Pop culture obsessives writing for the pop culture obsessed.
Pop culture obsessives writing for the pop culture obsessed.

Desus, Mero, Spike Jonze, and the Beastie Boys talk new documentary, what a Brass Monkey really is

Mike D, Ad-Rock, Spike Jonze
Mike D, Ad-Rock, Spike Jonze
Screenshot: Desus & Mero

With the intended IMAX release of Spike Jonze’s intimate two-man show documentary Beastie Boys Story—like seemingly everything else beautiful in this world—being cancelled in lieu of a more humble, living room-sized Apple TV+ launch a few weeks ago, Desus and Mero similarly settled for Jonze and the surviving Beastie Boys on a glitchy video chat on Monday’s show. (Mike Diamond’s penchant for suburban living trading breathing room for decent wifi service saw him absent for long stretches, giving Adam Horovitz ample opportunity to rank on his lifelong friend and bandmate.) Such inconveniences and last-minute adjustments are just life these days. (Horovitz noted that his signature distaste for going outside stands him in good stead, although he’s less tolerant of “the dead bodies piling up.”) But the quintet made the most of their spotty extended time, the Boys talking about re-teaming with old “Sabotage” director Jonze, and how their mutual 50-ish selves still find working together a lot of fun.

With fellow New Yorkers Desus Nice and the Kid Mero urging the former (and ever) Mike D and Ad-Rock onto whatever topic the hip-hop legends felt most interesting, the interview covered a wide swath of amiable silliness. From favorite breakfast cereals (Desus Nice explaining that his love for Frosted Mini Wheats stems from the comparison to the plain version you get in New York City jails), to Adam’s cherished official Run-DMC hat (pulled lovingly from within the impressive clutter of his garage), to debunking the amateur mixologists’ attempts to replicate just what the hell a “Brass Monkey” is. No slapdash cocktail of malt liquor and orange juice, Adam stressed that the Licensed To Ill track was inspired by the young Beasties’ penchant for drinking an actual, bottled or canned beverage from Heublein Spirits, the fine folks behind A-1 Steak Sauce and (checking Google with horrified delight) similar “dusty at the bottom of the deli shelf” pre-made cocktails named things like “Malcolm Hereford’s Cow” and “Hobo’s Wife.”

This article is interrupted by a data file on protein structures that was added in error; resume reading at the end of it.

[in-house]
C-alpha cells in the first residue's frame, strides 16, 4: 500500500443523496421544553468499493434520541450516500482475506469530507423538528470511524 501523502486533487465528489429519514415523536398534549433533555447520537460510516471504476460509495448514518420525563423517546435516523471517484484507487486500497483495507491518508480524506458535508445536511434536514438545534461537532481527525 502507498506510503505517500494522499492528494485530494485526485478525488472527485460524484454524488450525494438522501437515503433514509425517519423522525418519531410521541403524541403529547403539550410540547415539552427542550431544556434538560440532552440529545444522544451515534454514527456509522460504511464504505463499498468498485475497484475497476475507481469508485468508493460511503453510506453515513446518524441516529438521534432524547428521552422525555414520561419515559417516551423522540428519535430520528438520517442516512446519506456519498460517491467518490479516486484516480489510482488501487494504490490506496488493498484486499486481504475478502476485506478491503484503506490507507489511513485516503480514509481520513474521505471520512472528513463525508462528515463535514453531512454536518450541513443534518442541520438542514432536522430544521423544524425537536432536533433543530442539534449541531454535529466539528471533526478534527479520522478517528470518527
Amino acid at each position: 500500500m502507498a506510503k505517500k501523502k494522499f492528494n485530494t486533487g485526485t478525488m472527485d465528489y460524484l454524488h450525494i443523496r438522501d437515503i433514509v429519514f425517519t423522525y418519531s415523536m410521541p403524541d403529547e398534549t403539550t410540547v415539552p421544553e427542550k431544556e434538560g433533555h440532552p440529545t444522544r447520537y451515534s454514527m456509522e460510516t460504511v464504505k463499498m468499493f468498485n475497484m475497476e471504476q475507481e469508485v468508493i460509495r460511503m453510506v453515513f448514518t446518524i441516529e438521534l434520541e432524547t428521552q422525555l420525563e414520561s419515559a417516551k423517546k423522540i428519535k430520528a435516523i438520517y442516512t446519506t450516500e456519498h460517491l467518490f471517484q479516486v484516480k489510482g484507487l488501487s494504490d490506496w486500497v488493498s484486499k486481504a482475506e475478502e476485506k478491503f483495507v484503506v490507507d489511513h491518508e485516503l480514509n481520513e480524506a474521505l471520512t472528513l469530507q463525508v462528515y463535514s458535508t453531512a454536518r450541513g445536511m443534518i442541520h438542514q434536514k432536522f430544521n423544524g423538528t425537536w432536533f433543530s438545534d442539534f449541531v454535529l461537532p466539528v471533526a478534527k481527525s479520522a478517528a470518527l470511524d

With Mike D popping in and out, the Beastie Boys minus Adam Yauch (plus Spike Jonze) talked ruefully about the aborted IMAX release of what our own Erik Adams noted in moderate disappointment played more like “a feature-length TED Talk” from two aging rap icons and less like the more crowd-rocking spectacle of the band’s Awesome; I Fuckin’ Shot That! Still, as evidenced by their thoroughly lived-in back-and-forth throughout the interview, the two old pals make a hell of a comedy team. Plus, as Adam noted, it was a lot less painful than the time the band had to cancel a tour, when the much-younger Mike shattered his collarbone on his bike in a New York pothole. As related by Horovitz, then the dazed Mike D told concerned bystanders staring at the clavicle protruding from his skin that he was just going to lie down and take a nap right there in the street. Nowadays, it’s Jonze who extols the virtues of a good old, non-traumatic nap during the day, perhaps sleeping off the fact that Adam resolutely refuses to watch his other movies. At least he did see the one Mero memorably summarized as the one where the Joker fucked a computer. So that’s something.

Beastie Boys Story can be seen now on Apple TV+.

Contributor, The A.V. Club. Danny Peary's Cult Movies books are mostly to blame.

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